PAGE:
|Publication number||US4780417 A|
|Application number||US 07/019,082|
|Publication date||Oct 25, 1988|
|Filing date||Feb 25, 1987|
|Priority date||Feb 25, 1987|
|Publication number||019082, 07019082, US 4780417 A, US 4780417A, US-A-4780417, US4780417 A, US4780417A|
|Inventors||Hie-Joon Kim, Young-Kyung Kim|
|Original Assignee||The United States Of America As Represented By The Secretary Of The Army|
|Export Citation||BiBTeX, EndNote, RefMan|
|Patent Citations (5), Non-Patent Citations (8), Referenced by (8), Classifications (13), Legal Events (6)|
|External Links: USPTO, USPTO Assignment, Espacenet|
The invention described herein may be manufactured, used and licensed by or for the Government for Governmental purposes without the payment to us of any royalities thereon.
Sulfiting agents are widely used in the food industry for various reasons. One major role of sulfites in food is for the prevention of enzymatic browning in fresh fruits and vegetables. A second use is for the control of non-ezymatic browning in processed foods.
However, recent concern over levels of sulfites in food has become a matter of concern inasmuch as many persons display a hypersensitive reaction to sulfites in food. Therefore, the FDA has published regulations regarding use of sulfites in food. The new regulatons, which were published on July 9, 1986, require that the presence of sulfiting agents in foods above the level of 10 ppm be declared, effective Jan. 9, 1987, whether they have been added directly or indirectly via the ingredients of the food. A common source of an indirect addition of a sulfite is dehydrated fruits or vegetables such as dehydrated potatoes, onions, garlic, peas, celery, pepper, apple, banana, avocado, or syrup. Thus, foods containing any of these ingredients, such as instant soup, gravy mix, guacamole mix, breakfast cereals, or salad dressing, need to declare on their labels whether a sulfite level in excess of 10 ppm exists.
Thus, a need exists in the art for an analytical technique which is reliable at the level of 10 ppm or less of sulfites.
One commonly used method for analyzing the amount of sulfites in food is the modified Monier-Williams method. This method comprises removal of sulfites from a food matrix by distillation in strong acid and detection by titration with alkali after oxidation of sulfur dioxide to sulfuric acid in H2 O2. However, this method possesses various deficiencies: for one, the method requires distillation for about 1.75 hours, making the method relatively time consuming. Furthermore, the Monier-Williams method has an inherent deficiency in that some volatile materials, such as acetic acid or sulfur compounds, tend to co-distill with sulfur dioxide. Also, this method lacks specificity because titration with alkali measures the total acidity in the trapping solution but not necessarily the sulfuric acid derived from sulfite. In other words, the Monier-Williams method is subject to interference at low sulfite levels.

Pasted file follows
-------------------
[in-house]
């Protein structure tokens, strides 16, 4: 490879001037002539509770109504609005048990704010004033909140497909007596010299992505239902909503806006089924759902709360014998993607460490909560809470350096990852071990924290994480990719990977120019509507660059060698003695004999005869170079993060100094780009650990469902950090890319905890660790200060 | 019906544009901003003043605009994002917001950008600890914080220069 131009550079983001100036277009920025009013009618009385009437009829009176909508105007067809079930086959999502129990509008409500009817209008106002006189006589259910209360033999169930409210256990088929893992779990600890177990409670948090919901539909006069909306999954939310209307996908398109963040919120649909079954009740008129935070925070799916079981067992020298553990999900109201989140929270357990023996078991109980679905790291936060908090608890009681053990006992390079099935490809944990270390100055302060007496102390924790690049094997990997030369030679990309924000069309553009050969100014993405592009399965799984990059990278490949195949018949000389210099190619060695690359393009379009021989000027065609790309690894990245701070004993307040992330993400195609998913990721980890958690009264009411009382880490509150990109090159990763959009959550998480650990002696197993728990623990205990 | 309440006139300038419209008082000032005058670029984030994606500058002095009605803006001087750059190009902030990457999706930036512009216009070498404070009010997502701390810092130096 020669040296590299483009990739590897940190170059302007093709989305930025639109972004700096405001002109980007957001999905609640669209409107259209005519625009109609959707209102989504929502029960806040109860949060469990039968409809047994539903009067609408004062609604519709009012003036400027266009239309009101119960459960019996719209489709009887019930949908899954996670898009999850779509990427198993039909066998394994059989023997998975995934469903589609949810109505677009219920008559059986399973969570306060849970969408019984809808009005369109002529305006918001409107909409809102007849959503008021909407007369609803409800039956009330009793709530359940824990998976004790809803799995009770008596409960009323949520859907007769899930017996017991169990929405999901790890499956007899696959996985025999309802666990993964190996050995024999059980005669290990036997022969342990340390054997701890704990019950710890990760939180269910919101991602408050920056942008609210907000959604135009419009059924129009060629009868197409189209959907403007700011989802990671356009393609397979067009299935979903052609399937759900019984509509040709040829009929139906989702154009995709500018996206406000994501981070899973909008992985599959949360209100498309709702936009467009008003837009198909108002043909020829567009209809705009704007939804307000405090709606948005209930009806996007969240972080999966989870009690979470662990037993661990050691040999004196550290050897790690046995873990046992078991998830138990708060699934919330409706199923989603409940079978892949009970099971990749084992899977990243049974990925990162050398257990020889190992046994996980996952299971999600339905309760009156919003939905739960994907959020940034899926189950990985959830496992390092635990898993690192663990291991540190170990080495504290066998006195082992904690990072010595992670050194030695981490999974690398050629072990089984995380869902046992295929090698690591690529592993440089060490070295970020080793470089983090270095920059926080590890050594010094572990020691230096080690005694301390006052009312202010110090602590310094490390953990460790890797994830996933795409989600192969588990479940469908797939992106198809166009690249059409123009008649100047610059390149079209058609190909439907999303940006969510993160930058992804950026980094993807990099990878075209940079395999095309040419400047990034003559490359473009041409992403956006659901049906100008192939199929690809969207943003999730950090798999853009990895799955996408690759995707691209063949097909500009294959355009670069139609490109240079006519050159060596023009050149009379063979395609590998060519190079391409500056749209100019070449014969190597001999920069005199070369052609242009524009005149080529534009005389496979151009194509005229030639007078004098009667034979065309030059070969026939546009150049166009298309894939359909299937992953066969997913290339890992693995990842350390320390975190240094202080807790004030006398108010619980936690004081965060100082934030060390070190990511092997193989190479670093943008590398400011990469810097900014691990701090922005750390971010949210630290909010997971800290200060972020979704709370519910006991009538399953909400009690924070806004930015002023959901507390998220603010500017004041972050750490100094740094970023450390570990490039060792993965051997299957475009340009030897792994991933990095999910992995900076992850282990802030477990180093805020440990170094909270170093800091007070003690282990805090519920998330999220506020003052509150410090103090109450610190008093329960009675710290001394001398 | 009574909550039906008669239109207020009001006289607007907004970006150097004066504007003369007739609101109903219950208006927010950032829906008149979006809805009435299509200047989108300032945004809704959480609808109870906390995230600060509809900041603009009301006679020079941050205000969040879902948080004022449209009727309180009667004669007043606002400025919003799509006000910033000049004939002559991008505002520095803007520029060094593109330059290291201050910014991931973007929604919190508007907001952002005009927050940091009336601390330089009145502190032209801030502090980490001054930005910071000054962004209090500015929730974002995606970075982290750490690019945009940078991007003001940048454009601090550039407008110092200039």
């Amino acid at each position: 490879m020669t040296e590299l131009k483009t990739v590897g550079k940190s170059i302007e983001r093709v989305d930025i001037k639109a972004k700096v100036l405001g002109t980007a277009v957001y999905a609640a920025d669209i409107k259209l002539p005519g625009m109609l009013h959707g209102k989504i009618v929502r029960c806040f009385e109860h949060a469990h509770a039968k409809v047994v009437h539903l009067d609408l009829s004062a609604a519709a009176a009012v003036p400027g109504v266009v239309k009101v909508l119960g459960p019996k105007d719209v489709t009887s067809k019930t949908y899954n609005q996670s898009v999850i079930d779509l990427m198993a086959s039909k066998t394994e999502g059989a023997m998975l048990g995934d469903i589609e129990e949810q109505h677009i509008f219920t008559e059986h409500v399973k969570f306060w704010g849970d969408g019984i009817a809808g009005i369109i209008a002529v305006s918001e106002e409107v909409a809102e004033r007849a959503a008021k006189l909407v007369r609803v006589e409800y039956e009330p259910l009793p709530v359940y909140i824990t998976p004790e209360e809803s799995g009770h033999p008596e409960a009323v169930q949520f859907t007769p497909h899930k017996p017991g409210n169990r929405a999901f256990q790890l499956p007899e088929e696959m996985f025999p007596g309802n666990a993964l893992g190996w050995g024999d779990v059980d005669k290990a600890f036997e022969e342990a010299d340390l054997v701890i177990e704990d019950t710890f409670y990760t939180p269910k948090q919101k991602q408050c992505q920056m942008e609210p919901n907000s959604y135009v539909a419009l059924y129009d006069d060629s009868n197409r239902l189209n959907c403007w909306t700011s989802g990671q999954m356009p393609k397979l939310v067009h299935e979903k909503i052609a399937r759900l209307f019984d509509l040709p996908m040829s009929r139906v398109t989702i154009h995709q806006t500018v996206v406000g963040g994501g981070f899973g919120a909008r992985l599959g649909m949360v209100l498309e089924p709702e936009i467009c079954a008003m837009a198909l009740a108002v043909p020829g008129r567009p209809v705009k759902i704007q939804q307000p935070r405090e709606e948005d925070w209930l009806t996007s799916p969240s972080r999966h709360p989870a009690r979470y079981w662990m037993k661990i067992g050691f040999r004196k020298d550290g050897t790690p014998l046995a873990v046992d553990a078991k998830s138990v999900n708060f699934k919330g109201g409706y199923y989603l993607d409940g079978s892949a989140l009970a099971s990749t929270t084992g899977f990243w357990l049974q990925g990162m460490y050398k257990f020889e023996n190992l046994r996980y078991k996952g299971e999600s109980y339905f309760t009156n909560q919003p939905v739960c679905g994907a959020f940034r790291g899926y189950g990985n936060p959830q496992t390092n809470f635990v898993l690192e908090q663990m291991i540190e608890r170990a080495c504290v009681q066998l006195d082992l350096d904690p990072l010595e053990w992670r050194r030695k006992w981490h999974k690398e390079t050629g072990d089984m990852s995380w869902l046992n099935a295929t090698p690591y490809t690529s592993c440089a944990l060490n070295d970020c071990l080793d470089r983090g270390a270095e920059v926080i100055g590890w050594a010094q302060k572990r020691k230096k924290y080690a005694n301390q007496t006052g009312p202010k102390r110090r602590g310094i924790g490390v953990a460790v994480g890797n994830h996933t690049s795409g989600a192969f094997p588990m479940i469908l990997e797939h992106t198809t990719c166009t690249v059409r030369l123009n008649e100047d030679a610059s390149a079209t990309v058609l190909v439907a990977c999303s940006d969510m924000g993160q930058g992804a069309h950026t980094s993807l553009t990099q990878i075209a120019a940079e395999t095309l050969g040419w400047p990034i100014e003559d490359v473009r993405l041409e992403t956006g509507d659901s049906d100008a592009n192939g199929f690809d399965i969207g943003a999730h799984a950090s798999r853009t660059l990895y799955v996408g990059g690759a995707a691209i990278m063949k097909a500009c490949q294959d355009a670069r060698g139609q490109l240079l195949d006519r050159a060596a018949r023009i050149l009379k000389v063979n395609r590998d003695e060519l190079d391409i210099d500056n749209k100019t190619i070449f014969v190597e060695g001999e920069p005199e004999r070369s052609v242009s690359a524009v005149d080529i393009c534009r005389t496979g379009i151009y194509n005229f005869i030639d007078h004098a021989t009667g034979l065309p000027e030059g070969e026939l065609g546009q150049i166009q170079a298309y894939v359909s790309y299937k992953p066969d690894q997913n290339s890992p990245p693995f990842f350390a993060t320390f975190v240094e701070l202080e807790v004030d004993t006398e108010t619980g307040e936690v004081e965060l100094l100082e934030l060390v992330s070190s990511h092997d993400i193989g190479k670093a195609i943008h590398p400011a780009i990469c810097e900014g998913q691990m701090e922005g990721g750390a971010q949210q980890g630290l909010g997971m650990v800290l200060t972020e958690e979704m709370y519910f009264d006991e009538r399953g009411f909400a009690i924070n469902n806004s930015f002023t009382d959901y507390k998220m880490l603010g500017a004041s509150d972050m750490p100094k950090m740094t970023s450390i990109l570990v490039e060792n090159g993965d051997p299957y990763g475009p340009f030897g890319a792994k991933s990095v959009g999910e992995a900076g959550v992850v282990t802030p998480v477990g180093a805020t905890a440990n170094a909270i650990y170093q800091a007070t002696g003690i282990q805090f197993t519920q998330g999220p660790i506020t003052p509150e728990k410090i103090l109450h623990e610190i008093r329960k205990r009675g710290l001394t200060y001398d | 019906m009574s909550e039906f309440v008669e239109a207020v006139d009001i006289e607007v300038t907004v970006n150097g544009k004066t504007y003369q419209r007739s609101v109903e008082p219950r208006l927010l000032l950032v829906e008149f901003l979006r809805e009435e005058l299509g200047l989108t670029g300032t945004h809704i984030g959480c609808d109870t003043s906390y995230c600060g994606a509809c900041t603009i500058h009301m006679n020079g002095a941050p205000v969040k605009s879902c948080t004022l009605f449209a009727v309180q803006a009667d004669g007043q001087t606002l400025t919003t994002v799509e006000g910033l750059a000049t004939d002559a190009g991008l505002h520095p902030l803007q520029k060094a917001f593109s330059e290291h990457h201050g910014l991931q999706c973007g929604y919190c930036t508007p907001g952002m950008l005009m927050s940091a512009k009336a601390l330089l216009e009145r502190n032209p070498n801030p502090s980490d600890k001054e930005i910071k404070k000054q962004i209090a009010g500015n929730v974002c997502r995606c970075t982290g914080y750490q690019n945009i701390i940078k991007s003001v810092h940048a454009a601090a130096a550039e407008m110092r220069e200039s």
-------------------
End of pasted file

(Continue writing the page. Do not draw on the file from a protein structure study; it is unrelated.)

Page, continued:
Recently, ion chromatographic methods for analysis of sulfites in food have received much attention in the art. In most of these approaches, ion exchange chromatography is used to separate sulfite from other interfering compounds in a distillate and to improve the sensitivity of detection. Examples of such methods are disclosed in Sullivan, D. M. and Smith, R. L. 1985, "Determination of Sulfite in Foods by Ion Chromatography", Food Technology, 39: 45; Anderson, C., Warner, C. R., Daniels, D. H., and Padgett, K. L. 1986, "Ion Chromatographic Determination of Sulfites in Foods", J. Assoc. Off. Anal. Chem., 69: 14; and Cooper, P. L., Marshall, M. R., Gregory III, J. F., and Otwell, W. S. 1986, "Ion Chromatography for Determining Residual Sulfite in Shrimp", J. Food Sci., 51 (4): 924. However, each of these methods involves the time consuming process of distillation inherent in the Monier-Williams process. Furthermore, the prior art methods do not distinguish between levels of free versus total (i.e., free plus bound) sulfites in food, a significant deficiency inasmuch as hypersensitive reactions in affected individuals are probably to free rather than bound sulfites.
Accordingly, an extremely fast, sensitive, reliable and easy-to-use analytical technique for separate determination of free and total sulfites in food has been developed. The present invention comprises a process for analysis of sulfites in a food sample comprising the steps of: (a) extending sulfites from the sample in the presence of a medium having a selected pH to produce an extractant: (b) filtering the extractant; (c) subjecting the filtered extractant to anion exclusion chromatography to produce a sulfite-containing effluent; and (d) detecting the proportion of sulfites in the effluent. Free sulfites may be analyzed by extraction of the food sample in the presence of an acid medium; total sulfites, by extraction of the food sample in the presence of an alkaline medium.